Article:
Doug, when you say "non-violent", you probably cover up for a lot of sins. In any event, I think you should be forthright in that regard.

Putting that to one side, Doug, you hit the nail on the head when you talk about the numbers. Lets say Bush, instead of reducing sentences in 11 instances did so in 150 instances. That would certainly make you guys think him better, but the reality is that it would be a drop in the bucket. It wouldn't fundamentally alter our incarceration policies one bit, nor, on the macro scale would it change things much--there would still be thousands in the pokey.

What you're looking for, unless you are satisfied with tokenism, is a muscular use of the clemency power to deal with those thousands of "non-violent" offenders. And if you think for a second that Obama would not suffer politically for what these guys do, you are simply naive.

I am of the firm opinion that a prison bed is a scarce resource and that clemency has a role in maximizing the value we get from that scarce resource. But there are political realities that need to be considered. And making a meaningful dent in the incarceration of thousands presents a lot of risk. Why this is a hard concept is beyond me.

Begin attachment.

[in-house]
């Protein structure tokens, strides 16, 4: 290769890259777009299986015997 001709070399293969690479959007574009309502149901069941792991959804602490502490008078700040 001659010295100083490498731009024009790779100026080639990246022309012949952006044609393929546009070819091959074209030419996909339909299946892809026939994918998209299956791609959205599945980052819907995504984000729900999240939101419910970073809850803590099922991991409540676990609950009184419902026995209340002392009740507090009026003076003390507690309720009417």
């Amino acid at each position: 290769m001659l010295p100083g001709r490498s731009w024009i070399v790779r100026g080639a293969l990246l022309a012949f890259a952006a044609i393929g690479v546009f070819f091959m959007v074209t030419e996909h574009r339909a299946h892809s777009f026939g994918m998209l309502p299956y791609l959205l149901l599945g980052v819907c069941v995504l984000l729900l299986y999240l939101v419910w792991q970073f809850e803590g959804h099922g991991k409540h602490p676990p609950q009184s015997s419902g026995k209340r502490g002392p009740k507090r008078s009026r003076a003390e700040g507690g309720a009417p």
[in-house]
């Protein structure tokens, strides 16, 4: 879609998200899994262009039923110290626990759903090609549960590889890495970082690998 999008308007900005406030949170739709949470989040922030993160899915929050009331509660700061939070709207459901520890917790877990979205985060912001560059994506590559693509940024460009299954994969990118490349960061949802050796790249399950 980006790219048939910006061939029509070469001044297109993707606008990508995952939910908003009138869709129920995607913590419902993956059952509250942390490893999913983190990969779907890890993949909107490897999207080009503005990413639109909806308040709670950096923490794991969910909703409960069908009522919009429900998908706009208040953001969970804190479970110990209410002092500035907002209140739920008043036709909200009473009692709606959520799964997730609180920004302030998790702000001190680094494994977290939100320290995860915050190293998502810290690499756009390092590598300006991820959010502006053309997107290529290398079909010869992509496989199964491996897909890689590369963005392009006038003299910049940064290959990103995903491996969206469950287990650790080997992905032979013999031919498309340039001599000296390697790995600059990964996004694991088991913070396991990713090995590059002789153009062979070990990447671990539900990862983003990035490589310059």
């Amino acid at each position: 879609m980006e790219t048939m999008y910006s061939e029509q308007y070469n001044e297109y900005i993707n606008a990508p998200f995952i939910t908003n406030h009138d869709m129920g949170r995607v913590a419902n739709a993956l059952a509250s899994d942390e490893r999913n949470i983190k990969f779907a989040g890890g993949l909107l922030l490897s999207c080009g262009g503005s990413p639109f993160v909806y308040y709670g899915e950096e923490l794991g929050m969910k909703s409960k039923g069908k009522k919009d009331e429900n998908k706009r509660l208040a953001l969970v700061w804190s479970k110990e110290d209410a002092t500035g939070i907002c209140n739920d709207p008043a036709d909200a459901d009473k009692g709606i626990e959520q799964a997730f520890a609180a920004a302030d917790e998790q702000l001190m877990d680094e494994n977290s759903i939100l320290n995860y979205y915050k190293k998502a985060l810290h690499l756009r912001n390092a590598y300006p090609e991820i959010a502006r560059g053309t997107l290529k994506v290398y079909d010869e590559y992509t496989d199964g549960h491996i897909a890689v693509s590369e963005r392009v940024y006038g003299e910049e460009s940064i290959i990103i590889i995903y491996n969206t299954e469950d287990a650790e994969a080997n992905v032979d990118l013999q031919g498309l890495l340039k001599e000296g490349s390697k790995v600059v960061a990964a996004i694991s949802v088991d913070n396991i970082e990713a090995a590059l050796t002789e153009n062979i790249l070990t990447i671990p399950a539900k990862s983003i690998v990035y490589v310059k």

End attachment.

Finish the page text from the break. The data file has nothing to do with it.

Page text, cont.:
Anon talks about Willie Horton--can someone please explain why a first-degree murderer should be given weekend furloughs in the ordinary course?

Posted by: | Jan 20, 2009 3:36:17 PM

My husband along with thousands of other first time non violent offenders inmates were hopeful and filed for commutation from President Bush, only to have their hopes dashed one again.
I cannot understand how you can serve 55 years in prison for a small amount of marijuana or be sentenced to 8 years one month in prison for lobster tails as my husband did. He has already been in prison going into five years . It's obsured.
I am happy for the "border agents" that President Bush commutated them . I feel their sentence was not just either. But their families are not the only ones suffering. We all are. Because we don't have the connections to contact the US pardon Attorney directly like the "border agents" lawyer did I do not feel that this is fair or right either. For all of you who comment and feel like all first time non violent offenders deserve to be in prison. i hope that you are never the target of proscution, because you will know first hand what the stystem is really llike.

Posted by: | Jan 20, 2009 4:36:54 PM

3:36:17 PM,